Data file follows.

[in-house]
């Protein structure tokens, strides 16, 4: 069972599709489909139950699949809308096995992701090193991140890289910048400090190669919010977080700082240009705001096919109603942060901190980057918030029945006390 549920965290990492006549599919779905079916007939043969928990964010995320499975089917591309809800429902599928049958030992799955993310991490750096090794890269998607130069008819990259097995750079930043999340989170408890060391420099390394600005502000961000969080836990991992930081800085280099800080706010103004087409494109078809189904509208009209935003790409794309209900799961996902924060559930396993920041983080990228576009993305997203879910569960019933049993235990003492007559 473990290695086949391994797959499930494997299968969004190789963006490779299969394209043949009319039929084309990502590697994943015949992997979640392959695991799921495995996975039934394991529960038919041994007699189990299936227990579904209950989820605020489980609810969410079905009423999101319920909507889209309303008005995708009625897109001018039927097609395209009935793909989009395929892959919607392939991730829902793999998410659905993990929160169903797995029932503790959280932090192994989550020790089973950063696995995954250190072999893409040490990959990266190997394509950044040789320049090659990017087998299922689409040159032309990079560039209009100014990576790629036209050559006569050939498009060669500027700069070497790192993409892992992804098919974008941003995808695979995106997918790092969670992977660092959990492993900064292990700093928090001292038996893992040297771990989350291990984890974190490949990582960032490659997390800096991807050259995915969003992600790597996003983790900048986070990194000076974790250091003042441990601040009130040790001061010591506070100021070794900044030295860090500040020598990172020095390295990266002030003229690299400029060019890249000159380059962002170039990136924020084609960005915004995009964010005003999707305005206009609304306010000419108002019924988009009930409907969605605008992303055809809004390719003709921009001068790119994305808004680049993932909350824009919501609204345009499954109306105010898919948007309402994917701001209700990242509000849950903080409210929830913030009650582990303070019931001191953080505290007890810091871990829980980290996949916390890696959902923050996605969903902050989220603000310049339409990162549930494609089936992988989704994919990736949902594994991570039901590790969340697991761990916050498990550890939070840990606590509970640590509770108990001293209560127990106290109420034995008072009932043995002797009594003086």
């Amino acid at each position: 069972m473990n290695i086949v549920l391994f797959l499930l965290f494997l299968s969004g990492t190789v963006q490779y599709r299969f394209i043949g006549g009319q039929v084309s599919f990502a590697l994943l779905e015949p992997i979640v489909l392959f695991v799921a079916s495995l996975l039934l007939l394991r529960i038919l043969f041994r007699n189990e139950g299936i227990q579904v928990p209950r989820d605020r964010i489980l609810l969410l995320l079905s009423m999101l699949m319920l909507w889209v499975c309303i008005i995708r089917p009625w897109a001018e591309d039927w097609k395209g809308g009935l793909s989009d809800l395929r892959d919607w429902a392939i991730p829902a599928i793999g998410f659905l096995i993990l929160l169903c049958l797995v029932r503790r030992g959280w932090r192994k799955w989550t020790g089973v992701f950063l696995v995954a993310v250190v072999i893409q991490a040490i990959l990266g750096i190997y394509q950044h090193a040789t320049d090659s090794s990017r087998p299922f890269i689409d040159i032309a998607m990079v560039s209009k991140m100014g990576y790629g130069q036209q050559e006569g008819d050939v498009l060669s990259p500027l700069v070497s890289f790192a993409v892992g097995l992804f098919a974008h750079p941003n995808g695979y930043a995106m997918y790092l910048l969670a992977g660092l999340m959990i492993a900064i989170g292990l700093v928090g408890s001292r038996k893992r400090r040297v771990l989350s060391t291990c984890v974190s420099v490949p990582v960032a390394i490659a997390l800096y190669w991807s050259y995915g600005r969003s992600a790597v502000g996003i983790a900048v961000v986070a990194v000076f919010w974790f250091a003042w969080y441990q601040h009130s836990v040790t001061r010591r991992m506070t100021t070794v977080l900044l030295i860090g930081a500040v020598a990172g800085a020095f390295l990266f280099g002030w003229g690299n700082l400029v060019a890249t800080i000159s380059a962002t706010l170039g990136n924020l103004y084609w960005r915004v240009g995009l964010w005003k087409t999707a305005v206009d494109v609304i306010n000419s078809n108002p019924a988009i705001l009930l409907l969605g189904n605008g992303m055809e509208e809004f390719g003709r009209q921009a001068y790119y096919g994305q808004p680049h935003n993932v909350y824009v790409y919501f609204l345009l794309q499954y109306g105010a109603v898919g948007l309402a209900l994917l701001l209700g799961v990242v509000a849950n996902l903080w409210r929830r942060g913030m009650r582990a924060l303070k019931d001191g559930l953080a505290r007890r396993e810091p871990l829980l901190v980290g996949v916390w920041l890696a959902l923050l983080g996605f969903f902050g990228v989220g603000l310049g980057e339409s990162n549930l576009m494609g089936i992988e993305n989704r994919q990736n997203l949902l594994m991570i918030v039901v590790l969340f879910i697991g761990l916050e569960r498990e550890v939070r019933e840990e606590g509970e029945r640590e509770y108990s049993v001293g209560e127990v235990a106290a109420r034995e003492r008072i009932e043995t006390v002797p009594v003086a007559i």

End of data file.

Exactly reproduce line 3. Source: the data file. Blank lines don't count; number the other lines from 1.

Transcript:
């Amino acid at each position: 069972m473990n290695i086949v549920l391994f797959l499930l965290f494997l299968s969004g990492t190789v963006q490779y599709r299969f394209i043949g006549g009319q039929v084309s599919f990502a590697l994943l779905e015949p992997i979640v489909l392959f695991v799921a079916s495995l996975l039934l007939l394991r529960i038919l043969f041994r007699n189990e139950g299936i227990q579904v928990p209950r989820d605020r964010i489980l609810l969410l995320l079905s009423m999101l699949m319920l909507w889209v499975c309303i008005i995708r089917p009625w897109a001018e591309d039927w097609k395209g809308g009935l793909s989009d809800l395929r892959d919607w429902a392939i991730p829902a599928i793999g998410f659905l096995i993990l929160l169903c049958l797995v029932r503790r030992g959280w932090r192994k799955w989550t020790g089973v992701f950063l696995v995954a993310v250190v072999i893409q991490a040490i990959l990266g750096i190997y394509q950044h090193a040789t320049d090659s090794s990017r087998p299922f890269i689409d040159i032309a998607m990079v560039s209009k991140m100014g990576y790629g130069q036209q050559e006569g008819d050939v498009l060669s990259p500027l700069v070497s890289f790192a993409v892992g097995l992804f098919a974008h750079p941003n995808g695979y930043a995106m997918y790092l910048l969670a992977g660092l999340m959990i492993a900064i989170g292990l700093v928090g408890s001292r038996k893992r400090r040297v771990l989350s060391t291990c984890v974190s420099v490949p990582v960032a390394i490659a997390l800096y190669w991807s050259y995915g600005r969003s992600a790597v502000g996003i983790a900048v961000v986070a990194v000076f919010w974790f250091a003042w969080y441990q601040h009130s836990v040790t001061r010591r991992m506070t100021t070794v977080l900044l030295i860090g930081a500040v020598a990172g800085a020095f390295l990266f280099g002030w003229g690299n700082l400029v060019a890249t800080i000159s380059a962002t706010l170039g990136n924020l103004y084609w960005r915004v240009g995009l964010w005003k087409t999707a305005v206009d494109v609304i306010n000419s078809n108002p019924a988009i705001l009930l409907l969605g189904n605008g992303m055809e509208e809004f390719g003709r009209q921009a001068y790119y096919g994305q808004p680049h935003n993932v909350y824009v790409y919501f609204l345009l794309q499954y109306g105010a109603v898919g948007l309402a209900l994917l701001l209700g799961v990242v509000a849950n996902l903080w409210r929830r942060g913030m009650r582990a924060l303070k019931d001191g559930l953080a505290r007890r396993e810091p871990l829980l901190v980290g996949v916390w920041l890696a959902l923050l983080g996605f969903f902050g990228v989220g603000l310049g980057e339409s990162n549930l576009m494609g089936i992988e993305n989704r994919q990736n997203l949902l594994m991570i918030v039901v590790l969340f879910i697991g761990l916050e569960r498990e550890v939070r019933e840990e606590g509970e029945r640590e509770y108990s049993v001293g209560e127990v235990a106290a109420r034995e003492r008072i009932e043995t006390v002797p009594v003086a007559i």